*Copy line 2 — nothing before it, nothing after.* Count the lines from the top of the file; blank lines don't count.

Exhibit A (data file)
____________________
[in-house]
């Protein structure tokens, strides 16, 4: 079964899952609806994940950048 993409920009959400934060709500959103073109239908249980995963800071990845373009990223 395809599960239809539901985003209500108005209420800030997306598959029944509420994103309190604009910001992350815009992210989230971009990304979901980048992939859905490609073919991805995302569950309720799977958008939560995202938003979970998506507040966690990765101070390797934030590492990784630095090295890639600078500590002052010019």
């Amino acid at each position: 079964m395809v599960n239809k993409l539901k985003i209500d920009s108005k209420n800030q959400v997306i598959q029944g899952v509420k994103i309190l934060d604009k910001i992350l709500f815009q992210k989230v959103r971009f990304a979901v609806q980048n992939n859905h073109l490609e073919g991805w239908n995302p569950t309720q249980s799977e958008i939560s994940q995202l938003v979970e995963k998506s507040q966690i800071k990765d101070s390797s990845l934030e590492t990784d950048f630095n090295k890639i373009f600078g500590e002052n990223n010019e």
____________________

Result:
């Protein structure tokens, strides 16, 4: 079964899952609806994940950048 993409920009959400934060709500959103073109239908249980995963800071990845373009990223 395809599960239809539901985003209500108005209420800030997306598959029944509420994103309190604009910001992350815009992210989230971009990304979901980048992939859905490609073919991805995302569950309720799977958008939560995202938003979970998506507040966690990765101070390797934030590492990784630095090295890639600078500590002052010019």